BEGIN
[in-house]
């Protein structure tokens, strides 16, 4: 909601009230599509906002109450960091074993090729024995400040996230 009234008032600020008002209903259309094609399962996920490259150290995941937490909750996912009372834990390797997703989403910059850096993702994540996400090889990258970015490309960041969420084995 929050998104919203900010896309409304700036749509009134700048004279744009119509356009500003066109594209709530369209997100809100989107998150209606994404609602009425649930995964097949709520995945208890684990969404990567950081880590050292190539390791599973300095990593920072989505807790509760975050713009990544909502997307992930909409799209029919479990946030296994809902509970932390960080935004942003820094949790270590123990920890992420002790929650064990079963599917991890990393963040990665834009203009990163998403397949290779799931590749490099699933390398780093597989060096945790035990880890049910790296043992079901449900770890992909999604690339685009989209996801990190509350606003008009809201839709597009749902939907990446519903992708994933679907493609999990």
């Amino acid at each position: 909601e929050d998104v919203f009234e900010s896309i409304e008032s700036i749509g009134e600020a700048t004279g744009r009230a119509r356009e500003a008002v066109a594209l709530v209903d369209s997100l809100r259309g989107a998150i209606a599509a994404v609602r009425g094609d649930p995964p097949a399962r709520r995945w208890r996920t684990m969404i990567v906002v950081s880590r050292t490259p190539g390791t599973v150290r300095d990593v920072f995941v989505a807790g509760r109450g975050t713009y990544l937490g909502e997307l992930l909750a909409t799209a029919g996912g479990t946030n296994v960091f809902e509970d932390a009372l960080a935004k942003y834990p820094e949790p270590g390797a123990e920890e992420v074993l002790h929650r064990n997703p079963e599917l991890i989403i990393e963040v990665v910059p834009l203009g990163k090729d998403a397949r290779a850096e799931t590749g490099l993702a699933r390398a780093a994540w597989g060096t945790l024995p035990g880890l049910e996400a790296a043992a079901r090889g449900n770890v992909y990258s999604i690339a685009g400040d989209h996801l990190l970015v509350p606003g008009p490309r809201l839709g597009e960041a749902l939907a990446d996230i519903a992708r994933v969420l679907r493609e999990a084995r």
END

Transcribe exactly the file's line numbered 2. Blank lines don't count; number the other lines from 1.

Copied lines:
């Protein structure tokens, strides 16, 4: 909601009230599509906002109450960091074993090729024995400040996230 009234008032600020008002209903259309094609399962996920490259150290995941937490909750996912009372834990390797997703989403910059850096993702994540996400090889990258970015490309960041969420084995 929050998104919203900010896309409304700036749509009134700048004279744009119509356009500003066109594209709530369209997100809100989107998150209606994404609602009425649930995964097949709520995945208890684990969404990567950081880590050292190539390791599973300095990593920072989505807790509760975050713009990544909502997307992930909409799209029919479990946030296994809902509970932390960080935004942003820094949790270590123990920890992420002790929650064990079963599917991890990393963040990665834009203009990163998403397949290779799931590749490099699933390398780093597989060096945790035990880890049910790296043992079901449900770890992909999604690339685009989209996801990190509350606003008009809201839709597009749902939907990446519903992708994933679907493609999990």